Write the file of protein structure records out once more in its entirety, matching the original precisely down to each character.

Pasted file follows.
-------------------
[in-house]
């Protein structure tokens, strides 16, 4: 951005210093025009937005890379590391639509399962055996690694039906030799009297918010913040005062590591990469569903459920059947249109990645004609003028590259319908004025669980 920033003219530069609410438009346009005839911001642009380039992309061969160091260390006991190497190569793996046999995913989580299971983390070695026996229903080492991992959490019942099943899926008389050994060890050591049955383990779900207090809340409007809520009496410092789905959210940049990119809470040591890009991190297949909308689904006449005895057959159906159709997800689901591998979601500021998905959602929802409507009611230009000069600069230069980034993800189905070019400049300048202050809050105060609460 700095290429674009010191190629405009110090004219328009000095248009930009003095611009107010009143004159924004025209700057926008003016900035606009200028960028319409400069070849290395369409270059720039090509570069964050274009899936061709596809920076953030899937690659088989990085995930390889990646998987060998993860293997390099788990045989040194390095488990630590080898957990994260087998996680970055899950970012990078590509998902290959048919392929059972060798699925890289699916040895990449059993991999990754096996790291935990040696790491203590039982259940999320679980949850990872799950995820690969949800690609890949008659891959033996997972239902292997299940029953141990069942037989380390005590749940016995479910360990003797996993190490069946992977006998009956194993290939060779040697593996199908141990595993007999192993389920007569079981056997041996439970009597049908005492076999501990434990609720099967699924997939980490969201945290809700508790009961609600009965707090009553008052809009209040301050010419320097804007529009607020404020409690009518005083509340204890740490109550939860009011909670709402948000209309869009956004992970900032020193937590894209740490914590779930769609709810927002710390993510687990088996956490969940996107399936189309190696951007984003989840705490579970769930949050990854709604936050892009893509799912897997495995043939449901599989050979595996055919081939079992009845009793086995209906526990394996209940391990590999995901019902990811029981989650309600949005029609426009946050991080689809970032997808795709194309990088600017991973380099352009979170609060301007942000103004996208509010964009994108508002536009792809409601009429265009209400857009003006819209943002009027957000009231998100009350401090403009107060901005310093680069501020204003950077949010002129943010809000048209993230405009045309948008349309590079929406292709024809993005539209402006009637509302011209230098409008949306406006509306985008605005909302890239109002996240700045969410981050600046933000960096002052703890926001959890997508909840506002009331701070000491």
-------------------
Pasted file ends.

[in-house]
């Protein structure tokens, strides 16, 4: 951005210093025009937005890379590391639509399962055996690694039906030799009297918010913040005062590591990469569903459920059947249109990645004609003028590259319908004025669980 920033003219530069609410438009346009005839911001642009380039992309061969160091260390006991190497190569793996046999995913989580299971983390070695026996229903080492991992959490019942099943899926008389050994060890050591049955383990779900207090809340409007809520009496410092789905959210940049990119809470040591890009991190297949909308689904006449005895057959159906159709997800689901591998979601500021998905959602929802409507009611230009000069600069230069980034993800189905070019400049300048202050809050105060609460 700095290429674009010191190629405009110090004219328009000095248009930009003095611009107010009143004159924004025209700057926008003016900035606009200028960028319409400069070849290395369409270059720039090509570069964050274009899936061709596809920076953030899937690659088989990085995930390889990646998987060998993860293997390099788990045989040194390095488990630590080898957990994260087998996680970055899950970012990078590509998902290959048919392929059972060798699925890289699916040895990449059993991999990754096996790291935990040696790491203590039982259940999320679980949850990872799950995820690969949800690609890949008659891959033996997972239902292997299940029953141990069942037989380390005590749940016995479910360990003797996993190490069946992977006998009956194993290939060779040697593996199908141990595993007999192993389920007569079981056997041996439970009597049908005492076999501990434990609720099967699924997939980490969201945290809700508790009961609600009965707090009553008052809009209040301050010419320097804007529009607020404020409690009518005083509340204890740490109550939860009011909670709402948000209309869009956004992970900032020193937590894209740490914590779930769609709810927002710390993510687990088996956490969940996107399936189309190696951007984003989840705490579970769930949050990854709604936050892009893509799912897997495995043939449901599989050979595996055919081939079992009845009793086995209906526990394996209940391990590999995901019902990811029981989650309600949005029609426009946050991080689809970032997808795709194309990088600017991973380099352009979170609060301007942000103004996208509010964009994108508002536009792809409601009429265009209400857009003006819209943002009027957000009231998100009350401090403009107060901005310093680069501020204003950077949010002129943010809000048209993230405009045309948008349309590079929406292709024809993005539209402006009637509302011209230098409008949306406006509306985008605005909302890239109002996240700045969410981050600046933000960096002052703890926001959890997508909840506002009331701070000491």